"He was severely wounded in the thigh about six o'clock on September 30, but insisted that he be allowed to walk back to the ambulances, a distance of about 5 miles. 'Twas here that I sawm him last, I having reported here for orders and was retained. On his way back he had dressed several wounded men in less serious condition than himself. Although suffering greatly, he had apparently no thought of self but had the welfare of the others that had been wounded in his heart and insisted that help be sent immediately from where he had come" [from undated letter from William D. Ervin to Mrs. Ray, Folder 6, John E. Ray Jr. Papers, WWI 73, WWI Papers, Military Collection, State Archives of North Carolina, Raleigh, N.C.]

After successful surgery at the Officers Division of the 74th General Hospital, U.S. Army, in France to remove the artillery shell fragment from his thigh, Capt. John Ray Jr. succumbed to gas gangrene that infected the wounded. He died on October 5, 1918, in the hospital. For his heroism, John E. Ray Jr. was posthumously awarded the British Military Cross.

Macon Twins of Franklin County, N.C.

This is the story of one twin brother's death a few weeks after the other twin was injured during the push on the Hindenburg Line.

Willie Glenn and Alexander Wilson Macon were twins, and born on May 30, 1892, in the city of Louisburg in Franklin County, N.C., to William Jefferson and Susan Jordan Wilson Macon.

Alexander Wilson (who went by “Wilson”) enlisted in the North Carolina National Guard in Louisburg, N.C., on November 18, 1915, and assigned to Company D, 3rd North Carolina Infantry. He would serve in the Company D, 3rd North Carolina Infantry, before WWI. Wilson Macon remained in the National Guard when his unit was called into federal military service for World War I, following the United States’ entrance into the war in April 1917. His unit was sent for basic training at Camp Sevier, S.C., between late August and early September 1917, where it was federalized as Company D, 120th Infantry Regiment, 30th Division, U.S. Army. Macon served in this unit for his entire WWI military service, and held the rank of Sergeant. Macon was slightly wounded on September 29, 1918, during his time in Europe, but it is unknown where or in what engagement he was injured.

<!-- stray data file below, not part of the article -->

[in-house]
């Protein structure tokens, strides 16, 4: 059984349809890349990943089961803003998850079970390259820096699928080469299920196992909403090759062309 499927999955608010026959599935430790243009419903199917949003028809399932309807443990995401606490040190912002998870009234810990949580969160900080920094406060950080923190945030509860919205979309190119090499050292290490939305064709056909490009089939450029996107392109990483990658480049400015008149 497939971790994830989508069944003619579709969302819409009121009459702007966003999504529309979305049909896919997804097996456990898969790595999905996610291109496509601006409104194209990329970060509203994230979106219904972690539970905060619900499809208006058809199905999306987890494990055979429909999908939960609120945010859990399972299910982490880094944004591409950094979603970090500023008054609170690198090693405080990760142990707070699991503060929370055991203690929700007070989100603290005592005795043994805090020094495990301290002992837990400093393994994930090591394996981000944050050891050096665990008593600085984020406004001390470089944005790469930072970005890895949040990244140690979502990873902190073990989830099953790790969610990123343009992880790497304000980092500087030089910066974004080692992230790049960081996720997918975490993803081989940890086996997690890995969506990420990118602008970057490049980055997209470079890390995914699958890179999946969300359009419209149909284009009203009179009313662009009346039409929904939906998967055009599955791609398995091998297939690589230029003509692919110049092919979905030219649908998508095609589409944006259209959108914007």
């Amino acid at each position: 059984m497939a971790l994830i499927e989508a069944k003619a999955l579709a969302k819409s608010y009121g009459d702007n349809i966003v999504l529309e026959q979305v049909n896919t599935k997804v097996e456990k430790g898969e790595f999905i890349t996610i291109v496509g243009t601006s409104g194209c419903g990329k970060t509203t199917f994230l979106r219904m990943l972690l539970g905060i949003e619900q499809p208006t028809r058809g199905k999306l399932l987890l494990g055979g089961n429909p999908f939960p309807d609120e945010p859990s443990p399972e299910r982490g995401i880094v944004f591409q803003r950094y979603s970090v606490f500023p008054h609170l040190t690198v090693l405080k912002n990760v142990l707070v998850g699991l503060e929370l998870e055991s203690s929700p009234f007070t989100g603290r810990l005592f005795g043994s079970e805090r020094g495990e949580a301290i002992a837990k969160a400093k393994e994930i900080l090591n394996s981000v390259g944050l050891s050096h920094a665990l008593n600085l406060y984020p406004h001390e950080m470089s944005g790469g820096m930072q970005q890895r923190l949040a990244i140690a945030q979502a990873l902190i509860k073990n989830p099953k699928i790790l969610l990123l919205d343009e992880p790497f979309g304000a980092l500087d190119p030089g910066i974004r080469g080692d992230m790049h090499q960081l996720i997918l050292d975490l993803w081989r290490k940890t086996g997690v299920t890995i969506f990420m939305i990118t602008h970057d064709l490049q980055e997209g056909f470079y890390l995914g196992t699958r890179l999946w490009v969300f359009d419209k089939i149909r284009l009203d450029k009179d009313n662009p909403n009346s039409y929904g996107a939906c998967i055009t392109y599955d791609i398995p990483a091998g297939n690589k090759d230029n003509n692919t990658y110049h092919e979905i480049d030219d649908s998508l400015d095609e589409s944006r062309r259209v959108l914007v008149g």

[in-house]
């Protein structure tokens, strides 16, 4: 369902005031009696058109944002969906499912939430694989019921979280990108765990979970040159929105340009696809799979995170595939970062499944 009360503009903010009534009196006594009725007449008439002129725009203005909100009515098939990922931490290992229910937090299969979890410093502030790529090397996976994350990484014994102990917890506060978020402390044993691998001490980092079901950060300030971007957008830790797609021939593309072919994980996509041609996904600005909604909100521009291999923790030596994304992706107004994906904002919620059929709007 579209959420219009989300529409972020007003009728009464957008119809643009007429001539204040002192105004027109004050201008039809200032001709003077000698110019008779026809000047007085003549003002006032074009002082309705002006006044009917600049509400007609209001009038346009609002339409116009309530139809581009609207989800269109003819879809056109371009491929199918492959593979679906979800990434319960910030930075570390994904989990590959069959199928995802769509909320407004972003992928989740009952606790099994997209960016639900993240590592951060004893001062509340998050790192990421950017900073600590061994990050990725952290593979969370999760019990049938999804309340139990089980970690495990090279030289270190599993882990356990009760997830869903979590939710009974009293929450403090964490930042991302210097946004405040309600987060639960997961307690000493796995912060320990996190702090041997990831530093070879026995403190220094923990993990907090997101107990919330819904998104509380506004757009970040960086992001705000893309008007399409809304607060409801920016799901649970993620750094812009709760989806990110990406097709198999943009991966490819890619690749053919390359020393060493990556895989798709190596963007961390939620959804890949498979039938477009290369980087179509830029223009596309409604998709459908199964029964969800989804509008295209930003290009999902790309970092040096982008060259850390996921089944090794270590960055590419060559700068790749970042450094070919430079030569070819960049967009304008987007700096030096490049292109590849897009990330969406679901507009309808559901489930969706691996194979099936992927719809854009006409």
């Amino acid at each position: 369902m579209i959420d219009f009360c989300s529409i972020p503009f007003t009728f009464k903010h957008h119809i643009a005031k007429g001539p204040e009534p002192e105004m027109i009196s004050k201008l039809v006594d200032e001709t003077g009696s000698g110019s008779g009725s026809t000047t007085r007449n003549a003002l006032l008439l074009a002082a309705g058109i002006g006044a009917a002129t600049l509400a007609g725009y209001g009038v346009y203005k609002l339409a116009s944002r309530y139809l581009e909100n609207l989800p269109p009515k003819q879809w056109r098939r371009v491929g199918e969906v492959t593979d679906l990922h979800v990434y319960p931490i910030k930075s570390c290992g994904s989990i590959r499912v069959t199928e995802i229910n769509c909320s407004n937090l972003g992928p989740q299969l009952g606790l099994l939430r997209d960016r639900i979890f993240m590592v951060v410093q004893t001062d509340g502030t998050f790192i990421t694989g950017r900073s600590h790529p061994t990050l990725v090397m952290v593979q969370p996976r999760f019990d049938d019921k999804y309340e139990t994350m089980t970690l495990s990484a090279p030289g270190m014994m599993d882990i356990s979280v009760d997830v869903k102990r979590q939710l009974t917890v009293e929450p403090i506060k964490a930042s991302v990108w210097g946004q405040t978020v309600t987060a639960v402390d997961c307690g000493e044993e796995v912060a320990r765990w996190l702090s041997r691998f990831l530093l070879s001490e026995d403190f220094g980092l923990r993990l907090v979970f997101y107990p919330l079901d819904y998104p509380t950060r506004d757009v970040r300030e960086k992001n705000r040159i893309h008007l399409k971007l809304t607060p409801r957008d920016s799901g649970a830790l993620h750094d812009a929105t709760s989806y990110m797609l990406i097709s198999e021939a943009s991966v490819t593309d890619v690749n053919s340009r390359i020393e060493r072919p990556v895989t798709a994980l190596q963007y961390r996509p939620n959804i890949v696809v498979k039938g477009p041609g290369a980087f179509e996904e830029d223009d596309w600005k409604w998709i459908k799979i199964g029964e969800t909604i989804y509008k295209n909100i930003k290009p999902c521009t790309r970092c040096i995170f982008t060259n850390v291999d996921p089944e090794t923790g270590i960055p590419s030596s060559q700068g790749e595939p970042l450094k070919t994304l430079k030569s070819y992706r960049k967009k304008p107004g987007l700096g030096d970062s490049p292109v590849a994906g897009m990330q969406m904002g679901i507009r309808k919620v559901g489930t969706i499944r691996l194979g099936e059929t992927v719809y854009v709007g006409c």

Willie Glenn Macon is believed to have also served in the North Carolina National Guard with his brother Wilson, but there is no information on when he entered Guard service or how long he served. Willie Macon was inducted for active military service in World War I on September 4, 1917, at Louisburg, N.C. He was assigned as a Private initially to Company A, 322nd Infantry Regiment, 81st Division, U.S. Army. Macon was transferred to serve in the same unit as his brother—Company D, 120th Infantry Regiment, 30th Division, U.S. Army. He was promoted to the rank of Corporal at some point after joining the 120th Infantry. He left with his unit from the United States for Europe aboard a troop transport ship on May 12, 1918.

 

Willie Macon was killed in action on the last day of the Battle of St. Quentin Canal period, on October 10, 1918, while involved in the commune of Busigny, in the Nord department of northern France. He was buried in the Somme American Cemetery and Memorial near the commune of Bony, in the Aisne department of northern France. Macon is buried in the cemetery in Plot B, Row 18, Grave 12.

 

Thomas N. Bryson

 

Thomas Newtown Bryson was born on February 5, 1894, in the community of Cullasaja in Macon County, N.C., to John Turner and Martha Jane Deal Bryson. Bryson was inducted into military service for WWI on September 18, 1917, in Franklinton, N.C. He was assigned in the U.S. Army to Headquarters Company, 316th Field Artillery, 81st Division, in which he served until October 16, 1917. On that date, he was transferred to Company G, 119th Infantry, 30th Division, in which unit he remained until his discharge.

Thomas Bryson was involved in the Battle of St. Quentin Canal in France, and was severely injured in battle on September 29, 1918. He would walk with a cane for a while after the injury. Bryson recuperated overseas until December 1918, when he left Europe for the United States and arrived back in the country on December 23. He was honorably discharged on July 7, 1919, at which time he was reported as 15% disabled (though his injuries appear to have been worse).